Sandusky city officials ‘working as hard as possible’ to lower historically high water levels in Sandusky Bay

Heavy rain a contributing factor to a rising water level already seen as historic.
Updated: Jun. 18, 2019 at 10:34 PM EDT
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SANDUSKY, Ohio (WOIO) - City officials in Sandusky are working as fast as they can to put a plan in place to stem the rising waters of the Sandusky Bay.

Aaron Klein, the Sandusky City Engineer, tells 19 News that the Sandusky Bay is at a historically high water level, at least as far back as the level has been measured.

One of the critical issues, according to Klein, is that the water level in Lake Erie is so high that the outfalls from the Bay are actually working in reverse and water is flowing back into the bay from the lake.

The city is now working with a underwater diving contractor to put a plan in place to plug the outfalls and build a system of pipes and pumps that would move water from the bay back into the lake but it’s going to take some time.

As it stands now some city streets are covered with water and closed, and some people and businesses along the shoreline of the bay are dealing with flooding issues.

Brandon Ness and his family are the owners of the Pipe Creek Marina, and in the 20 years the family has run the business, Ness has never seen anything close to what he is dealing with now.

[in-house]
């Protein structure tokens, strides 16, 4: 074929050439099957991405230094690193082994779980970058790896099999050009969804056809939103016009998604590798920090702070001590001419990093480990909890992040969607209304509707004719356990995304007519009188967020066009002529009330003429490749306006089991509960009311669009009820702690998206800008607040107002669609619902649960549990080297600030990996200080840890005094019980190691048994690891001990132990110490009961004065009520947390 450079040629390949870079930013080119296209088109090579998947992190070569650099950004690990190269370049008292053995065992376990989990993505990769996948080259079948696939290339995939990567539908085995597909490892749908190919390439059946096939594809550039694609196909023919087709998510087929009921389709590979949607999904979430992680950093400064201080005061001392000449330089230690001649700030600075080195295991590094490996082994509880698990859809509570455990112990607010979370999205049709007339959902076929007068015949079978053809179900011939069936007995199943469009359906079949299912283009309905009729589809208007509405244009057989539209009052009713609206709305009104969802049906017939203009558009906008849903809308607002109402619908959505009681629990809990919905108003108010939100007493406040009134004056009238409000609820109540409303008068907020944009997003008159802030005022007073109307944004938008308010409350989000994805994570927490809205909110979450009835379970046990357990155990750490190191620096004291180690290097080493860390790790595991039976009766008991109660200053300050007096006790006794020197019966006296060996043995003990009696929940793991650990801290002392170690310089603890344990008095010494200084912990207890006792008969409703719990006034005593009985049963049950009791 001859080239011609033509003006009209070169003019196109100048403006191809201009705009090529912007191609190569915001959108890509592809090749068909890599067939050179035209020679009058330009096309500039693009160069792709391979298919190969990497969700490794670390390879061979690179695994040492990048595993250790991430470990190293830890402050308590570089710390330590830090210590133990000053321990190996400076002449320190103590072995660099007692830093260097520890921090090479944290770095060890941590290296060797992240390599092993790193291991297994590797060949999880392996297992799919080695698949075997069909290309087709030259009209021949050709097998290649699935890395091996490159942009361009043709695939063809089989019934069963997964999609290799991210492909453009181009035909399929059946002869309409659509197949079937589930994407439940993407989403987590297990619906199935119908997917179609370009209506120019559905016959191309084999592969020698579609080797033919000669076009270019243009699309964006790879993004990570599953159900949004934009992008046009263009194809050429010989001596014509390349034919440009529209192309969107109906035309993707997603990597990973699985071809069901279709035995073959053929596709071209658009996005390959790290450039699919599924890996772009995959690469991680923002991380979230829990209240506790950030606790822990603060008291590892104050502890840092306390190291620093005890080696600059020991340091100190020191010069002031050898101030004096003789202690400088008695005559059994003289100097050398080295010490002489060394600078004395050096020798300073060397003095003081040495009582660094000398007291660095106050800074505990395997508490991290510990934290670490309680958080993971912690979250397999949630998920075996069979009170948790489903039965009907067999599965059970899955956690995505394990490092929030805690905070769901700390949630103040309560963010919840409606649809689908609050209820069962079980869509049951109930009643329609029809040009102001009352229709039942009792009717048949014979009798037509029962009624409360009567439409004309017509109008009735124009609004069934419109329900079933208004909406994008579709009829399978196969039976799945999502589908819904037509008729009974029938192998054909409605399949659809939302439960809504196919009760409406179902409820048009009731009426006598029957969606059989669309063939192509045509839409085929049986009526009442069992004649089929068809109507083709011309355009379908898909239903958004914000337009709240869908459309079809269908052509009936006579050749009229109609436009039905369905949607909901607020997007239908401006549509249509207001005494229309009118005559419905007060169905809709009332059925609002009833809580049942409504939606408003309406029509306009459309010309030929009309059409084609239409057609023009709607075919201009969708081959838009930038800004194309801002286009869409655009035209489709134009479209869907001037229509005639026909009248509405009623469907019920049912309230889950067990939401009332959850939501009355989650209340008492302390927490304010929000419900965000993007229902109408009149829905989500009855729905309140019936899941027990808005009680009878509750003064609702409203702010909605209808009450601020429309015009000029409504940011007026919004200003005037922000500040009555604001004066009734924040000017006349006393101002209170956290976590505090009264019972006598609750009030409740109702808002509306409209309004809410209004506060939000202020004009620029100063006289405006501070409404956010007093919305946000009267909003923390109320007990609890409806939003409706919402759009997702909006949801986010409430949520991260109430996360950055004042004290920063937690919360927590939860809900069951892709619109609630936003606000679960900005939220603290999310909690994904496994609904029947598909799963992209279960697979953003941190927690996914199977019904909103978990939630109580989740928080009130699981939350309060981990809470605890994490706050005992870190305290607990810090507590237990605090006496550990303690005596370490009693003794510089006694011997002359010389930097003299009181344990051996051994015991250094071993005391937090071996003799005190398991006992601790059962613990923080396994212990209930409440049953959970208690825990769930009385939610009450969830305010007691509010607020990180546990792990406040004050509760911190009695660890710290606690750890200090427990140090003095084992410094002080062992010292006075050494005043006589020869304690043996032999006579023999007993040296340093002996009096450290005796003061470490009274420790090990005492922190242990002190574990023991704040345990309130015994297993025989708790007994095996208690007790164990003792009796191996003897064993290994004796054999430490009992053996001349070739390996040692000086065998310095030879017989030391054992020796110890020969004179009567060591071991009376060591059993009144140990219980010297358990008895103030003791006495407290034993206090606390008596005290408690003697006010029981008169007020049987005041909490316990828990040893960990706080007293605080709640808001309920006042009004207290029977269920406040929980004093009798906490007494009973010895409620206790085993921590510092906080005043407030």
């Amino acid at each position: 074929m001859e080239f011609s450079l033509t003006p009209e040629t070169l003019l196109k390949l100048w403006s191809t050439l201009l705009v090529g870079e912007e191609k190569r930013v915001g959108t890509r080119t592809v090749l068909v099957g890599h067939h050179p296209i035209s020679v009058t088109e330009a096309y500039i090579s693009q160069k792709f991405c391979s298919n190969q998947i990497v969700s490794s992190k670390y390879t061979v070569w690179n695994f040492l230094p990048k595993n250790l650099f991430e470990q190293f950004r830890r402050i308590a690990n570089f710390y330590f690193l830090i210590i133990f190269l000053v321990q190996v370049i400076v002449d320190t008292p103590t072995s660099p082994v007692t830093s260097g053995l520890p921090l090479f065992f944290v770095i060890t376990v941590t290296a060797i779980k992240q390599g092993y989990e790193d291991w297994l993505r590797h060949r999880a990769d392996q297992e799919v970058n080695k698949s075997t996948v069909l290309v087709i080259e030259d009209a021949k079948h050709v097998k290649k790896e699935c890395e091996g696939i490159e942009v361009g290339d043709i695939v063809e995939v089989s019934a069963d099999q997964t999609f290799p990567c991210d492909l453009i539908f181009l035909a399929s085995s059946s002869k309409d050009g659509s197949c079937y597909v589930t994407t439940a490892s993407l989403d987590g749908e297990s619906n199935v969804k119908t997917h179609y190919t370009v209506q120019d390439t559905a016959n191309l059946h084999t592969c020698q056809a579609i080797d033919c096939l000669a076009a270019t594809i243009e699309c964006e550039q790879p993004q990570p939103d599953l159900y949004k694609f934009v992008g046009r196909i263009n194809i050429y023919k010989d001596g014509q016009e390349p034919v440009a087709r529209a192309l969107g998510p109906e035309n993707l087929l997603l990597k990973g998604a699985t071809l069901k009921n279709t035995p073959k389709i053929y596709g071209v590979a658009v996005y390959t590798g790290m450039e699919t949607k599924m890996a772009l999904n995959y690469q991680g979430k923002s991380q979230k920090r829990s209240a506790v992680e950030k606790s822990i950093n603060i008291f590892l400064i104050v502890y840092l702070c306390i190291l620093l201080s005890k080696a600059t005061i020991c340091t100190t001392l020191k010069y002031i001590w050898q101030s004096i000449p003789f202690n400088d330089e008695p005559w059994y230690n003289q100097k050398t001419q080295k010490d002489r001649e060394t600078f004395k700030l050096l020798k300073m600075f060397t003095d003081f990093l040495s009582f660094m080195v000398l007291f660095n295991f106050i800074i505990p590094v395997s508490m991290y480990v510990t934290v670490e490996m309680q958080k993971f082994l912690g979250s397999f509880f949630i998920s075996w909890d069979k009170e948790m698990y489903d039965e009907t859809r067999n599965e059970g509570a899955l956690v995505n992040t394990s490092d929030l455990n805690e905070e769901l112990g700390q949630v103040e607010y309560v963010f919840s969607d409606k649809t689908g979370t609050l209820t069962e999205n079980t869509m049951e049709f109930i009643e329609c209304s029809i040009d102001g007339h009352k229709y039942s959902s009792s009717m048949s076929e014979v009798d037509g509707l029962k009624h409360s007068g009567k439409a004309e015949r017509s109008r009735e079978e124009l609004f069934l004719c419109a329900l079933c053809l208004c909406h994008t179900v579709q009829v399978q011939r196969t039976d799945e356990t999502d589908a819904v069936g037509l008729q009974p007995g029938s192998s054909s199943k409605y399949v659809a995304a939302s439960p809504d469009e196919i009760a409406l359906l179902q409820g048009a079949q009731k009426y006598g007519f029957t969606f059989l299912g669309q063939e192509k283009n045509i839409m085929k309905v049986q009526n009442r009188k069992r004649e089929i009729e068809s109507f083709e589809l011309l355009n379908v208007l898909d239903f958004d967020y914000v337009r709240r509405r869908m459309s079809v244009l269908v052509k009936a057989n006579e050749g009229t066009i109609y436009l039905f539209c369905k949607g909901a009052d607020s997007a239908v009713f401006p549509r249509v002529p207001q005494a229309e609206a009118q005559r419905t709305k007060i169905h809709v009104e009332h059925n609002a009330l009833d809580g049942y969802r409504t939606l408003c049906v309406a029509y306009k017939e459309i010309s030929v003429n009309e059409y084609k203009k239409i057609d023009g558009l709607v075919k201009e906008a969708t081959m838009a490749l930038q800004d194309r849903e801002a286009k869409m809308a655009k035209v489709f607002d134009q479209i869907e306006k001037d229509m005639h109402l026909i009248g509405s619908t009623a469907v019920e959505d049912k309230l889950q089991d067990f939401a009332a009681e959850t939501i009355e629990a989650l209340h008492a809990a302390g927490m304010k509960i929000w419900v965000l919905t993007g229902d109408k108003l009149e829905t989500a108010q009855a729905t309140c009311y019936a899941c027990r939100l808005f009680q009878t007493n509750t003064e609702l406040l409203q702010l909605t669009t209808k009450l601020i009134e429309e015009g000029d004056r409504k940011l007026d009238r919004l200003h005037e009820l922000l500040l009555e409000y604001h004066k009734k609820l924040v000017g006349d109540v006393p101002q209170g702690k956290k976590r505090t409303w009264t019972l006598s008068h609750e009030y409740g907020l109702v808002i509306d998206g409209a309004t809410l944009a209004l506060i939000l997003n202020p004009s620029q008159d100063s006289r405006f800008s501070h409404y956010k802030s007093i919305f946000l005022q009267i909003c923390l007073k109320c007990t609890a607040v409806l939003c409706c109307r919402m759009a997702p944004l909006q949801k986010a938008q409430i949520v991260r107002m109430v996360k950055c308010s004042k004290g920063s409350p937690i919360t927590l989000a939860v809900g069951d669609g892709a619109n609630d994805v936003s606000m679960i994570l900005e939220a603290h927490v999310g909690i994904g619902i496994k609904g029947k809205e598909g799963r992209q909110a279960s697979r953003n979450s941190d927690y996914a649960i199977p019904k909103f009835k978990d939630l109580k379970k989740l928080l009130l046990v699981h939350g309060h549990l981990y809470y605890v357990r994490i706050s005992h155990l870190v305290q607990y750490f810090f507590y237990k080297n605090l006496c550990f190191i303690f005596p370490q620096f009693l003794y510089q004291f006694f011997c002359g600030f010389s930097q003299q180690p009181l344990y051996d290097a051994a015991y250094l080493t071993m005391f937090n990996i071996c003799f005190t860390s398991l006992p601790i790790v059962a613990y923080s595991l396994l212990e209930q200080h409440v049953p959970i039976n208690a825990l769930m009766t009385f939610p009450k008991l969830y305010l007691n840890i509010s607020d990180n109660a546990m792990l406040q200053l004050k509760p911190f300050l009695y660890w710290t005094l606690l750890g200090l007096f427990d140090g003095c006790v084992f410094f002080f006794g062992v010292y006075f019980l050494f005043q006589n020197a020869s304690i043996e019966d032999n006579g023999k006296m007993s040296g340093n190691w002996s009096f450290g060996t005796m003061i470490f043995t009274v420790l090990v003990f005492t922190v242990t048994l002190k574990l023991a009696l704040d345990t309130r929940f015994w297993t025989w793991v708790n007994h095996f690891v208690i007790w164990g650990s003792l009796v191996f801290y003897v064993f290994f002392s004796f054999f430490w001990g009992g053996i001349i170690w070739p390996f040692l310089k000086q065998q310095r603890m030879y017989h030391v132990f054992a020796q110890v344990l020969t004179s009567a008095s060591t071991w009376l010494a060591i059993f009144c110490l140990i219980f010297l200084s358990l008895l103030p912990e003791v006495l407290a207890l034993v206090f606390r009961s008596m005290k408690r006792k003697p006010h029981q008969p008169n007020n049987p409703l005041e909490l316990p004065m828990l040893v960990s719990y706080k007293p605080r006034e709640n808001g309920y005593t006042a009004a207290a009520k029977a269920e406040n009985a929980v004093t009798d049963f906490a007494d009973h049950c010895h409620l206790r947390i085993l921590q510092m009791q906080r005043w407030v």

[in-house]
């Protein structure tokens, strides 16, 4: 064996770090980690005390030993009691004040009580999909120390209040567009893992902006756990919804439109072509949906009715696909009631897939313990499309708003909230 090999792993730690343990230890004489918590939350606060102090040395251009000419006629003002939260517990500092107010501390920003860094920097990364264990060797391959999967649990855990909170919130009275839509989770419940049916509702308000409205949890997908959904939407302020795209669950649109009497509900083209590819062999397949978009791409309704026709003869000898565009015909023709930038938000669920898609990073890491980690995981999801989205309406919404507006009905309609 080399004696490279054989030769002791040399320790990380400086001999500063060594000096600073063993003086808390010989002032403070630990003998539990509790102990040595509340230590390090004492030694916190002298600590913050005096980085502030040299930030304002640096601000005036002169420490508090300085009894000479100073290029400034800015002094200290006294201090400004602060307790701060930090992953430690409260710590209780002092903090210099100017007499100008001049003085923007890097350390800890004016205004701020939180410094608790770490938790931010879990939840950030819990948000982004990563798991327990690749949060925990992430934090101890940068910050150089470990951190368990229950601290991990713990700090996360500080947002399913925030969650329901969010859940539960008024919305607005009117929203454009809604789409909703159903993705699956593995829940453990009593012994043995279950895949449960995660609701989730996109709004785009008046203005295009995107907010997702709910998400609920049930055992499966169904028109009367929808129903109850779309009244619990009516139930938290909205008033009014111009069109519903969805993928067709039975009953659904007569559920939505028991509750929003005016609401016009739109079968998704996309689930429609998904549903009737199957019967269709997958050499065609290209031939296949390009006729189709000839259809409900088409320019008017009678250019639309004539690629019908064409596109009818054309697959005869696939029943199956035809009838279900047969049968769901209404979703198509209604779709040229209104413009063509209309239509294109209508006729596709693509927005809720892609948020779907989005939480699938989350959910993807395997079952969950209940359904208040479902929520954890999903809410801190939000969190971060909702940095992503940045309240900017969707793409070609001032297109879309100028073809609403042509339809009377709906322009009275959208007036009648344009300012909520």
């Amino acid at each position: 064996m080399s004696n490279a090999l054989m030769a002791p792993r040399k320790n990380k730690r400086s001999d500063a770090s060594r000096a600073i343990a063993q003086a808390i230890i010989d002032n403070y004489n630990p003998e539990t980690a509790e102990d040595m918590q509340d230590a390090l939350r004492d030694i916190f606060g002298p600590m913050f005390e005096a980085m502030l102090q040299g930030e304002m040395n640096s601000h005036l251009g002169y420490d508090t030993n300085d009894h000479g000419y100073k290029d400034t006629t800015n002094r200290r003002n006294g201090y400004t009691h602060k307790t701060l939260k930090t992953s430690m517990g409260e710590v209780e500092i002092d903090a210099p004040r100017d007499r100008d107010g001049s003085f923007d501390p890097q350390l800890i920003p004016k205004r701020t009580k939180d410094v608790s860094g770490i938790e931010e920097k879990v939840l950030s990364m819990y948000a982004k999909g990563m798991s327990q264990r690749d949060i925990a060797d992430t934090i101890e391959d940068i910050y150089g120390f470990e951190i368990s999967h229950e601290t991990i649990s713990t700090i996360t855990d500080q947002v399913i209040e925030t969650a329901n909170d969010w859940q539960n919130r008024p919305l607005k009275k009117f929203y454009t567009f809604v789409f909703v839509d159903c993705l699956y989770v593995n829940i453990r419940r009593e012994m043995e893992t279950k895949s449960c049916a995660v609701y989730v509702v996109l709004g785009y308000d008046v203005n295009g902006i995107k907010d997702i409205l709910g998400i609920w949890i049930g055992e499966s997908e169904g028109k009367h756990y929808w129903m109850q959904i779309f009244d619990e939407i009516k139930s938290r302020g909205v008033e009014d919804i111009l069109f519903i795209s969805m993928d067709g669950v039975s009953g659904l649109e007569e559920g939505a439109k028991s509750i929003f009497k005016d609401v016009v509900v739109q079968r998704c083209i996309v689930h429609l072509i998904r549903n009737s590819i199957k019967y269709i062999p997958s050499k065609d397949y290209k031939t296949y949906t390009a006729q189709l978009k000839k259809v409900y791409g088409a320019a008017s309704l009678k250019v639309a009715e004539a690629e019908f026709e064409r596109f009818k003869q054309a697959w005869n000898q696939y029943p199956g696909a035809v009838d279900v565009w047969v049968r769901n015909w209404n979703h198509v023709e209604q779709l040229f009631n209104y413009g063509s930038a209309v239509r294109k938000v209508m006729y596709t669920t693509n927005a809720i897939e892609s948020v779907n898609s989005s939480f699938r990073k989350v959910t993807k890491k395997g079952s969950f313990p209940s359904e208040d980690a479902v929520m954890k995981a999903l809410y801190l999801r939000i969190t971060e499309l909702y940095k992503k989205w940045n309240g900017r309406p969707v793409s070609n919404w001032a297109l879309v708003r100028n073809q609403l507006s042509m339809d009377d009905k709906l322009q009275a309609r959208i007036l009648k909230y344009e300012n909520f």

“Best we can tell off our property we’re looking at over 2-foot higher than our normal,” Ness said.

The Ness family owns multiple homes around the marina, and they are dealing with varying levels of flooding in all of the homes.

The marina has lost multiple docks to the high water and business is very slow to start the season.

“From what we can tell a lot of our dockers are holding off until the water levels recede and our income is a little bit lower to this point,” Ness said.

Ness is hopeful that the city’s plan will work and also hopes the city will apply for grants that can help shore up the shoreline.

The quickest solution though, Ness believes, is a turn in the weather, including a break in the rain, a consistent rise in temperatures that would lead to evaporation and a shift in the wind that he says has been blowing in from the north and pushing water in towards the shoreline.

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